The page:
But there are some fundamental issues at the heart of this rebooted and reborn Tomb Raider. In the need to meet the demand for third-person, cover-based shooters that have become so popular this generation, Crystal Dynamics have, in places, borrowed too heavily from the staples of modern gaming. The concept of Tomb Raider thrives on the sense of isolation from civilisation. It’s just you, some old ruins and some gigantic spiders. Running into other human NPCs was rare, and whenever the franchise started throwing you into mindless gun battles it would severely affect the quality of the experience.
This new Tomb Raider does have human enemies; it has A LOT of human enemies. Doffing its cap to Uncharted, Lara will find herself clung to a low wall picking off waves of ragged enemies with her bow. These waves will keep coming until you kill the designated amount of you reach a certain trigger in the environment. You’ll pop your head out, take a shot, roll away from a grenade, then repeat. Sound familiar? Even when the enemies change slightly in the last act of the game the same mindless waves ensue. It’s a lazy mechanic that has no place in a Tomb Raider game. These shootouts don’t dominate the experience as much as they do in any of the Uncharted games, but they’re common enough to be a nuisance.
Where have all the tombs gone?
There’s also another glaringly obvious void in Tomb Raider: tombs. It might sound weird, but this new Lara Croft adventure is a little low on actual tombs to raid. You’ll do plenty of climbing up various vomit-inducing heights, but there are no grand environmental puzzles that were present in the last game, Underworld. In fact, minus any pre-order DLC content, there are a total of seven tombs in the whole game. Seven. Se-ven! And each one is a quick, gravity-based puzzle that takes next to no time to complete. That’s not to say you won’t enjoy playing through the main storyline – you really will love it – but such a key strand to the Tomb Raider formula shouldn’t be so glaringly diluted.
Once you’ve completed the story and returned to the game to find the various treasures, there’s the new multiplayer mode. And for it’s bugs and slightly sluggish controls, it isn’t half-bad. The environments – complete with gruesome booby traps and destructible elements – are great fun, and the submarine pen arena is easily one of the best dynamic multiplayer levels we’ve played in a long time. The upgrade system is pretty standard stuff, but a little grinding and you’ll soon be zip-ling and arrow-loosing your way to glory. The various modes do add a little spice, but the telling sign will be how closely Crystal Dynamics supports the mode in the coming year.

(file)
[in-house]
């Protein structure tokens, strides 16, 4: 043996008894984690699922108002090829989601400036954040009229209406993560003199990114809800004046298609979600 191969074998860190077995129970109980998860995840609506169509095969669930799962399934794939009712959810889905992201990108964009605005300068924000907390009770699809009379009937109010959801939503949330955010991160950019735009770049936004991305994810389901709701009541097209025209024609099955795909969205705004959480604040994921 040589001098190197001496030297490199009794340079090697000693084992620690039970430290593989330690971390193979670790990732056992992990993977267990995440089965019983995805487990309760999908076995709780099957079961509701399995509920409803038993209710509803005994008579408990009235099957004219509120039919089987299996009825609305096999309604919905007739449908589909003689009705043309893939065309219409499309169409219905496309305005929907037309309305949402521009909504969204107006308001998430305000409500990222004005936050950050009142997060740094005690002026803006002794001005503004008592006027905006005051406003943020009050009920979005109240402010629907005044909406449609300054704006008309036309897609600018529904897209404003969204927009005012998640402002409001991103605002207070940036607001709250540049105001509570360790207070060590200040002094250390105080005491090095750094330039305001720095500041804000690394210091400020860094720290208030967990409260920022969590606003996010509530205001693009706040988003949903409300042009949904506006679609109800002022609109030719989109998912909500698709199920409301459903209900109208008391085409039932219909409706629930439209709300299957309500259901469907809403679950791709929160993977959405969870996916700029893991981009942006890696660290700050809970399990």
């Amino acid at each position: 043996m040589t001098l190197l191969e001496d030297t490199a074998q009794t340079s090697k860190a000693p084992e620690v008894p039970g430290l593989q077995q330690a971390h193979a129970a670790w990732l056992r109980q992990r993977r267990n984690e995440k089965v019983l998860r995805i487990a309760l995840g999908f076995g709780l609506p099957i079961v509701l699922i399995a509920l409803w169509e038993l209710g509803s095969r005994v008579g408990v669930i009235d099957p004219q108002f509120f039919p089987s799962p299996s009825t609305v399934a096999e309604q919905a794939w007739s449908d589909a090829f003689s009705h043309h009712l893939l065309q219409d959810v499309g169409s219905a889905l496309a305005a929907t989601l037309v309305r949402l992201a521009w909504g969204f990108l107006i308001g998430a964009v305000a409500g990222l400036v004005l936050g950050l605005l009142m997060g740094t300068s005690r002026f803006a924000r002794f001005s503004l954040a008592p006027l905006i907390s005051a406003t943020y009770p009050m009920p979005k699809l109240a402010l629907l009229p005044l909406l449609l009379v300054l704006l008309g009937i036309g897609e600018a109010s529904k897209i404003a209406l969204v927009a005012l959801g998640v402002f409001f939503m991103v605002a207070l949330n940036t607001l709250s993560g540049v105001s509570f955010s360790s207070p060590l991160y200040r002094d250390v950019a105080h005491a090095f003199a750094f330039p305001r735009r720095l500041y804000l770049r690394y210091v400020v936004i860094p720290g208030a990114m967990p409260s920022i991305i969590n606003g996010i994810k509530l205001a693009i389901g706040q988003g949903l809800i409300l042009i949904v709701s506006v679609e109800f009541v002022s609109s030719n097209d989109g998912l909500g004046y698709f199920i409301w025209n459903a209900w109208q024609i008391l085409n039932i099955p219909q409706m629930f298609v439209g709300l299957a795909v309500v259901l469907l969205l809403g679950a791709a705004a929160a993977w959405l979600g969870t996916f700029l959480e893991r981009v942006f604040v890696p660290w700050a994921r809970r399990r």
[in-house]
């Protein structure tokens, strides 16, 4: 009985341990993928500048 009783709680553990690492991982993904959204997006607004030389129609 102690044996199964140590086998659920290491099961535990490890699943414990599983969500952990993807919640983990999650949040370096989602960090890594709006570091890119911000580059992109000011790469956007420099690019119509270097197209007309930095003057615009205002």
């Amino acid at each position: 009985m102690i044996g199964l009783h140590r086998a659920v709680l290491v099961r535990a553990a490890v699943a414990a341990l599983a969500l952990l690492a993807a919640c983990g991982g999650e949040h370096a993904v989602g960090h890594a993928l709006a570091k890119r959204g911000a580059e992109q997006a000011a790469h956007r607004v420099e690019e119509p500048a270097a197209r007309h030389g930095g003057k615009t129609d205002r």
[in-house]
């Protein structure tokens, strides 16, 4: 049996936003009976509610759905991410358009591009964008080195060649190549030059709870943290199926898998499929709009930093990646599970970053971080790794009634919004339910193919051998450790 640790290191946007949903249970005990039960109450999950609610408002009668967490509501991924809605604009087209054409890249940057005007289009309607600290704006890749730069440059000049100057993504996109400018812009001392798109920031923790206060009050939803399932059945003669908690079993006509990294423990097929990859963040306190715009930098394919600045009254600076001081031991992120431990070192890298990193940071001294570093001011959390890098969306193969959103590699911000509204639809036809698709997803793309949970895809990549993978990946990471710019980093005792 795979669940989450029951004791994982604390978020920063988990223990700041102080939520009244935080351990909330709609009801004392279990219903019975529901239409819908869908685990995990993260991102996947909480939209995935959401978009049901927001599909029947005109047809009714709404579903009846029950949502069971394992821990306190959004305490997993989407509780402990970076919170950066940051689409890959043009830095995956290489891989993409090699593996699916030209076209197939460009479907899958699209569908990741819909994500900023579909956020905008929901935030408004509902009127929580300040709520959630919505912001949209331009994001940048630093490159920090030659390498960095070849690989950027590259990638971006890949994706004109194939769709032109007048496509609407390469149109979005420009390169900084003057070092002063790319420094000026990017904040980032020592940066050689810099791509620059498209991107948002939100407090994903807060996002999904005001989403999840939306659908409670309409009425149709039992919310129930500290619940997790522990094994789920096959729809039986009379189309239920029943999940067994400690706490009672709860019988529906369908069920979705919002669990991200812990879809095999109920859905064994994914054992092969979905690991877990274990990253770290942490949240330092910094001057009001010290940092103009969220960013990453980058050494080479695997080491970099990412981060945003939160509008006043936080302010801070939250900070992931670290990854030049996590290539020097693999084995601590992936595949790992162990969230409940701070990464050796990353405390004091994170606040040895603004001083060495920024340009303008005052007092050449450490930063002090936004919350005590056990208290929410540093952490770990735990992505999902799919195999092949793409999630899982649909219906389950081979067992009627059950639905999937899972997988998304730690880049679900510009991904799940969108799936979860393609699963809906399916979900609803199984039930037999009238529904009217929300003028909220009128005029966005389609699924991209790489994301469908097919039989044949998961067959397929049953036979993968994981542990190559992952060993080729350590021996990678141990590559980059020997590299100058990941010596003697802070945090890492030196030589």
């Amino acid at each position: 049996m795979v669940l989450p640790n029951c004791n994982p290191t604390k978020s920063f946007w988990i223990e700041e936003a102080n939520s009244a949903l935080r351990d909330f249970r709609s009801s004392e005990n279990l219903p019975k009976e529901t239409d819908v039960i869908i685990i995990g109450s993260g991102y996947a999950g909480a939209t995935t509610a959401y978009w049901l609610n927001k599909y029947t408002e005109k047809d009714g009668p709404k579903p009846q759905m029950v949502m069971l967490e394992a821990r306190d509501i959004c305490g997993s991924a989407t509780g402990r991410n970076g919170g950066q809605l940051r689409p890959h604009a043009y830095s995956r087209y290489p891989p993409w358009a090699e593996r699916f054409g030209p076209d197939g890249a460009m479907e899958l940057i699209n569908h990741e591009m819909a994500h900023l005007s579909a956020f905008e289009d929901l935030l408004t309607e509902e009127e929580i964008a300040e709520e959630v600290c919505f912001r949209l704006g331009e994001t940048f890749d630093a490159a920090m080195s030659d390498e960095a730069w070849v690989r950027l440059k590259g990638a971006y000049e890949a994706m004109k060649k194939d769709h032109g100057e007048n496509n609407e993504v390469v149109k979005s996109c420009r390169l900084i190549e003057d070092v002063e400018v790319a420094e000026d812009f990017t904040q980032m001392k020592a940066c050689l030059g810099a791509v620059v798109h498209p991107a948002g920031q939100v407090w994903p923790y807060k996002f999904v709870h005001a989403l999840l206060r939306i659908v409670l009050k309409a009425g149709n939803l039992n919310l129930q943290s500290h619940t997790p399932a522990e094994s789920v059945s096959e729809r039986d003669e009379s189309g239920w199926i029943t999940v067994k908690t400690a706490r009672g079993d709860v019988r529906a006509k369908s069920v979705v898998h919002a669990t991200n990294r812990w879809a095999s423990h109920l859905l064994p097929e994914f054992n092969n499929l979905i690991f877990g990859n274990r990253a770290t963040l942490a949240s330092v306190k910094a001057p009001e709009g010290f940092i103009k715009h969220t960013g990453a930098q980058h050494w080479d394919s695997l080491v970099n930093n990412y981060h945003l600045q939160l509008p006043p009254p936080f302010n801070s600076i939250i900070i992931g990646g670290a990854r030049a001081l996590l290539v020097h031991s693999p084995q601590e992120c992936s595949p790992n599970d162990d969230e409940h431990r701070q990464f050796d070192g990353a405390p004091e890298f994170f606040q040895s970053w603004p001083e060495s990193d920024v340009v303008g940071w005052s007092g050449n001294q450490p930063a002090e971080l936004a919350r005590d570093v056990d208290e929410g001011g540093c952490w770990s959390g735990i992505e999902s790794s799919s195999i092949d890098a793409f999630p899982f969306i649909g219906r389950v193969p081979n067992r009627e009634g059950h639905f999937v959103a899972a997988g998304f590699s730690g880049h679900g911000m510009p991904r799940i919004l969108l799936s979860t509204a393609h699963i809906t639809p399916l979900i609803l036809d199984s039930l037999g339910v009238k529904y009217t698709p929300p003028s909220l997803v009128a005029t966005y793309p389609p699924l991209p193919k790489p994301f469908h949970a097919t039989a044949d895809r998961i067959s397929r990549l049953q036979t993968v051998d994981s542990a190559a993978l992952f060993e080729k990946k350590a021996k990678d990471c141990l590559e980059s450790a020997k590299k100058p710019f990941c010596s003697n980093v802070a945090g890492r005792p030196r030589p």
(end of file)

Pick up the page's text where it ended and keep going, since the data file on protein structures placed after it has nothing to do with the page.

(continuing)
The IR Verdict
Unfortunately, the continued comparison to Naughty Dog’s PlayStation franchise is unavoidable. This is very much a game that exists in a world that’s ‘post-Uncharted’. The cinematic set-pieces of Nathan Drake and co brought the environmental puzzles of Tomb Raider and threw them face first into the pantheon of cover-based shooters, and the new Tomb Raider sometimes strays from casually emulating to downright copying. It’s a frustrating constant to the new Tomb Raider experience, but with the franchise now rebooted, the potential to excel from here is an exciting one.
It may flirt a little too vigorously with the cover-shooter genre at times, but Tomb Raider is still a bold, engaging and darkly orchestrated story of a heroine’s origin. While the single-player campaign may not have a whole lot of replayability outside of the main story, the multiplayer mode has the potential to bring a new dynamic to the Tomb Raider stable.